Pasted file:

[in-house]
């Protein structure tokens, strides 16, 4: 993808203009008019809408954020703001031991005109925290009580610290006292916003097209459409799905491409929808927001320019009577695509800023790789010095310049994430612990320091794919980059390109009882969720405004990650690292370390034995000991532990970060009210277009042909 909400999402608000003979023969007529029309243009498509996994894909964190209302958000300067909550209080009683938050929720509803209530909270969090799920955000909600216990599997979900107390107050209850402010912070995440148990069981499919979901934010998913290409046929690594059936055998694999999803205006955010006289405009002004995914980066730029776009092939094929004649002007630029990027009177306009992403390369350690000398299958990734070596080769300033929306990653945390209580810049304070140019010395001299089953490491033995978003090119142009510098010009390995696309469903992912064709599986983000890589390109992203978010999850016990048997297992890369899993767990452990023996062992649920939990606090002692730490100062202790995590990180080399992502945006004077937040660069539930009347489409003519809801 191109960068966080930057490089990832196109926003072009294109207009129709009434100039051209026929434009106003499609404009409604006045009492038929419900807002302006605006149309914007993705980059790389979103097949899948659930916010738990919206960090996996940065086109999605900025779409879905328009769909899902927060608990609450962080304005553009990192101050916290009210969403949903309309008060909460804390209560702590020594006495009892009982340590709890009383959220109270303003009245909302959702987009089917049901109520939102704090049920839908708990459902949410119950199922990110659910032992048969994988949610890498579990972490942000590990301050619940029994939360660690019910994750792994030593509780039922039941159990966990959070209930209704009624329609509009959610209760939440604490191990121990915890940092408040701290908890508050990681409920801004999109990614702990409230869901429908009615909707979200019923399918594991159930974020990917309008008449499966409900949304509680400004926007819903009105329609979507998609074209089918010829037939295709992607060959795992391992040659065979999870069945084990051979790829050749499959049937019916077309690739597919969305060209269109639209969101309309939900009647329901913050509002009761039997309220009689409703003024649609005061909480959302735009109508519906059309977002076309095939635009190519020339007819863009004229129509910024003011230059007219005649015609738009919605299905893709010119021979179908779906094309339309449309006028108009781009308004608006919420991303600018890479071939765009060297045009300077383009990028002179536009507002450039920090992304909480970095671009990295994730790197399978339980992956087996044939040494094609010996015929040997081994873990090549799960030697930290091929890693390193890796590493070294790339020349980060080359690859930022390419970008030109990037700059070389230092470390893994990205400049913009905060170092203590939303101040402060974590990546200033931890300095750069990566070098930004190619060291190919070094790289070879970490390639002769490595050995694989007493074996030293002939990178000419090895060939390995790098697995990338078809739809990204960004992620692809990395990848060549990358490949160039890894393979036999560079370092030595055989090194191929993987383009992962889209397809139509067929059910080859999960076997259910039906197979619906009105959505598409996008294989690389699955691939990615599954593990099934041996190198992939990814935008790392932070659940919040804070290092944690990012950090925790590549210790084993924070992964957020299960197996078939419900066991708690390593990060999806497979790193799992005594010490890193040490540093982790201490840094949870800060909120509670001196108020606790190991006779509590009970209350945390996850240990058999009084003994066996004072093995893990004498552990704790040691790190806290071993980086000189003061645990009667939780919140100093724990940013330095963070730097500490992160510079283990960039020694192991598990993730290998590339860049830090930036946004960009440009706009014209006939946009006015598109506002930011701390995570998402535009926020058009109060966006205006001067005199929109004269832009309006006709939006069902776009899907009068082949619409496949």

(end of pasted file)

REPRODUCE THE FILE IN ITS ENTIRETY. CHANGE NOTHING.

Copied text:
[in-house]
């Protein structure tokens, strides 16, 4: 993808203009008019809408954020703001031991005109925290009580610290006292916003097209459409799905491409929808927001320019009577695509800023790789010095310049994430612990320091794919980059390109009882969720405004990650690292370390034995000991532990970060009210277009042909 909400999402608000003979023969007529029309243009498509996994894909964190209302958000300067909550209080009683938050929720509803209530909270969090799920955000909600216990599997979900107390107050209850402010912070995440148990069981499919979901934010998913290409046929690594059936055998694999999803205006955010006289405009002004995914980066730029776009092939094929004649002007630029990027009177306009992403390369350690000398299958990734070596080769300033929306990653945390209580810049304070140019010395001299089953490491033995978003090119142009510098010009390995696309469903992912064709599986983000890589390109992203978010999850016990048997297992890369899993767990452990023996062992649920939990606090002692730490100062202790995590990180080399992502945006004077937040660069539930009347489409003519809801 191109960068966080930057490089990832196109926003072009294109207009129709009434100039051209026929434009106003499609404009409604006045009492038929419900807002302006605006149309914007993705980059790389979103097949899948659930916010738990919206960090996996940065086109999605900025779409879905328009769909899902927060608990609450962080304005553009990192101050916290009210969403949903309309008060909460804390209560702590020594006495009892009982340590709890009383959220109270303003009245909302959702987009089917049901109520939102704090049920839908708990459902949410119950199922990110659910032992048969994988949610890498579990972490942000590990301050619940029994939360660690019910994750792994030593509780039922039941159990966990959070209930209704009624329609509009959610209760939440604490191990121990915890940092408040701290908890508050990681409920801004999109990614702990409230869901429908009615909707979200019923399918594991159930974020990917309008008449499966409900949304509680400004926007819903009105329609979507998609074209089918010829037939295709992607060959795992391992040659065979999870069945084990051979790829050749499959049937019916077309690739597919969305060209269109639209969101309309939900009647329901913050509002009761039997309220009689409703003024649609005061909480959302735009109508519906059309977002076309095939635009190519020339007819863009004229129509910024003011230059007219005649015609738009919605299905893709010119021979179908779906094309339309449309006028108009781009308004608006919420991303600018890479071939765009060297045009300077383009990028002179536009507002450039920090992304909480970095671009990295994730790197399978339980992956087996044939040494094609010996015929040997081994873990090549799960030697930290091929890693390193890796590493070294790339020349980060080359690859930022390419970008030109990037700059070389230092470390893994990205400049913009905060170092203590939303101040402060974590990546200033931890300095750069990566070098930004190619060291190919070094790289070879970490390639002769490595050995694989007493074996030293002939990178000419090895060939390995790098697995990338078809739809990204960004992620692809990395990848060549990358490949160039890894393979036999560079370092030595055989090194191929993987383009992962889209397809139509067929059910080859999960076997259910039906197979619906009105959505598409996008294989690389699955691939990615599954593990099934041996190198992939990814935008790392932070659940919040804070290092944690990012950090925790590549210790084993924070992964957020299960197996078939419900066991708690390593990060999806497979790193799992005594010490890193040490540093982790201490840094949870800060909120509670001196108020606790190991006779509590009970209350945390996850240990058999009084003994066996004072093995893990004498552990704790040691790190806290071993980086000189003061645990009667939780919140100093724990940013330095963070730097500490992160510079283990960039020694192991598990993730290998590339860049830090930036946004960009440009706009014209006939946009006015598109506002930011701390995570998402535009926020058009109060966006205006001067005199929109004269832009309006006709939006069902776009899907009068082949619409496949």